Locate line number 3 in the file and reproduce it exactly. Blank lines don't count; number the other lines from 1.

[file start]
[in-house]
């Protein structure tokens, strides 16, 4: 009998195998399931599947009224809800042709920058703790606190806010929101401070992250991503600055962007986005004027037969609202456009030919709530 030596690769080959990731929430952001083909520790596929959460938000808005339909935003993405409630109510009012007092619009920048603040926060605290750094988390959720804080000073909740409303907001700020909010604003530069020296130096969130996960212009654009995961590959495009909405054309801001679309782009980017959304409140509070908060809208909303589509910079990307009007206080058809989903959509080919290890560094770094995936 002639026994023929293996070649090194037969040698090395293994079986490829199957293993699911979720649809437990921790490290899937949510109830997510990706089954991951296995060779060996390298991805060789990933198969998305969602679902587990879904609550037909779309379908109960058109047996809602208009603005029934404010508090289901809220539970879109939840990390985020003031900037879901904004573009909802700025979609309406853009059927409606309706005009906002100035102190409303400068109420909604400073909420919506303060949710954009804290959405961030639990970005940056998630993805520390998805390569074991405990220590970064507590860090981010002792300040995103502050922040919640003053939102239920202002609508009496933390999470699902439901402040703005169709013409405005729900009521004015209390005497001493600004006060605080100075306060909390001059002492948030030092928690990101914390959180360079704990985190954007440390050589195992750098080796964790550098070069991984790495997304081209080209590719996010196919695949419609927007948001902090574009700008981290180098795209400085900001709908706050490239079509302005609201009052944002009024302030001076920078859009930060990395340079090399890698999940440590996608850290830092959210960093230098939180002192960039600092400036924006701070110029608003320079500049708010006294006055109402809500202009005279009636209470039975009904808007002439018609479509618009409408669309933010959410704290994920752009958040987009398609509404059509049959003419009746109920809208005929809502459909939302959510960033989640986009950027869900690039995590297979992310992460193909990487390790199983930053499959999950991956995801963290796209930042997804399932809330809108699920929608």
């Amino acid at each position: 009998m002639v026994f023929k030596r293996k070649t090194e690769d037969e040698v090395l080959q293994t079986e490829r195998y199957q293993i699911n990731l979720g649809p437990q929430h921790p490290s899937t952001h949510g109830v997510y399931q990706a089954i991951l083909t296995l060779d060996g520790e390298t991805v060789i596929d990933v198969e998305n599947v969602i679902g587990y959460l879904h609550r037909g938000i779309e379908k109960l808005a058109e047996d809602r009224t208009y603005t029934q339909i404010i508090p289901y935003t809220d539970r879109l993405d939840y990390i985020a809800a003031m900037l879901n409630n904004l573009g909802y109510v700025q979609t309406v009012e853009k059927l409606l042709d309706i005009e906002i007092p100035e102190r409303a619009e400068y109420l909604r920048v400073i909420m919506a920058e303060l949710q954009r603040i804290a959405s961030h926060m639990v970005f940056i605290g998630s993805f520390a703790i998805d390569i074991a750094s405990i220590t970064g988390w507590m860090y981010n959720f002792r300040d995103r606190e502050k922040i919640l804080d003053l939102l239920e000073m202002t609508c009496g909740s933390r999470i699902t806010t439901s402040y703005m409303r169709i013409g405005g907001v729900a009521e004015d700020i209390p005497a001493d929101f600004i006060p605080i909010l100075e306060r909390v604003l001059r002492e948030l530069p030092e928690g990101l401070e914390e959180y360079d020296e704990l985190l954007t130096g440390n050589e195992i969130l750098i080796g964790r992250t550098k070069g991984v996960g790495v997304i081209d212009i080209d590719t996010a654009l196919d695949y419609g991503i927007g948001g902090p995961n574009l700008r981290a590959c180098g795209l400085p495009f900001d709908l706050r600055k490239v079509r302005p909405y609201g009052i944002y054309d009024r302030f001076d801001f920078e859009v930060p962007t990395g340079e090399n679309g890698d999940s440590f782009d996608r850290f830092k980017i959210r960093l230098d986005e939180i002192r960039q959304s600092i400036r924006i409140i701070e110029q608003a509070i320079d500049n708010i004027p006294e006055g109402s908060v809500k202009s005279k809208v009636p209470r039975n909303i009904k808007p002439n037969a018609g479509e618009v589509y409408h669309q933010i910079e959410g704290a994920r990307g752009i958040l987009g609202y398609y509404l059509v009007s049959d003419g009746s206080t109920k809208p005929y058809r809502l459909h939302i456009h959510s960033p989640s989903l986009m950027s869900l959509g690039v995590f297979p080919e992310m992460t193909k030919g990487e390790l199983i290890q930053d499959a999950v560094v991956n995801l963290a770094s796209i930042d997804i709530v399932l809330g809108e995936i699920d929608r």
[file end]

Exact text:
């Amino acid at each position: 009998m002639v026994f023929k030596r293996k070649t090194e690769d037969e040698v090395l080959q293994t079986e490829r195998y199957q293993i699911n990731l979720g649809p437990q929430h921790p490290s899937t952001h949510g109830v997510y399931q990706a089954i991951l083909t296995l060779d060996g520790e390298t991805v060789i596929d990933v198969e998305n599947v969602i679902g587990y959460l879904h609550r037909g938000i779309e379908k109960l808005a058109e047996d809602r009224t208009y603005t029934q339909i404010i508090p289901y935003t809220d539970r879109l993405d939840y990390i985020a809800a003031m900037l879901n409630n904004l573009g909802y109510v700025q979609t309406v009012e853009k059927l409606l042709d309706i005009e906002i007092p100035e102190r409303a619009e400068y109420l909604r920048v400073i909420m919506a920058e303060l949710q954009r603040i804290a959405s961030h926060m639990v970005f940056i605290g998630s993805f520390a703790i998805d390569i074991a750094s405990i220590t970064g988390w507590m860090y981010n959720f002792r300040d995103r606190e502050k922040i919640l804080d003053l939102l239920e000073m202002t609508c009496g909740s933390r999470i699902t806010t439901s402040y703005m409303r169709i013409g405005g907001v729900a009521e004015d700020i209390p005497a001493d929101f600004i006060p605080i909010l100075e306060r909390v604003l001059r002492e948030l530069p030092e928690g990101l401070e914390e959180y360079d020296e704990l985190l954007t130096g440390n050589e195992i969130l750098i080796g964790r992250t550098k070069g991984v996960g790495v997304i081209d212009i080209d590719t996010a654009l196919d695949y419609g991503i927007g948001g902090p995961n574009l700008r981290a590959c180098g795209l400085p495009f900001d709908l706050r600055k490239v079509r302005p909405y609201g009052i944002y054309d009024r302030f001076d801001f920078e859009v930060p962007t990395g340079e090399n679309g890698d999940s440590f782009d996608r850290f830092k980017i959210r960093l230098d986005e939180i002192r960039q959304s600092i400036r924006i409140i701070e110029q608003a509070i320079d500049n708010i004027p006294e006055g109402s908060v809500k202009s005279k809208v009636p209470r039975n909303i009904k808007p002439n037969a018609g479509e618009v589509y409408h669309q933010i910079e959410g704290a994920r990307g752009i958040l987009g609202y398609y509404l059509v009007s049959d003419g009746s206080t109920k809208p005929y058809r809502l459909h939302i456009h959510s960033p989640s989903l986009m950027s869900l959509g690039v995590f297979p080919e992310m992460t193909k030919g990487e390790l199983i290890q930053d499959a999950v560094v991956n995801l963290a770094s796209i930042d997804i709530v399932l809330g809108e995936i699920d929608r």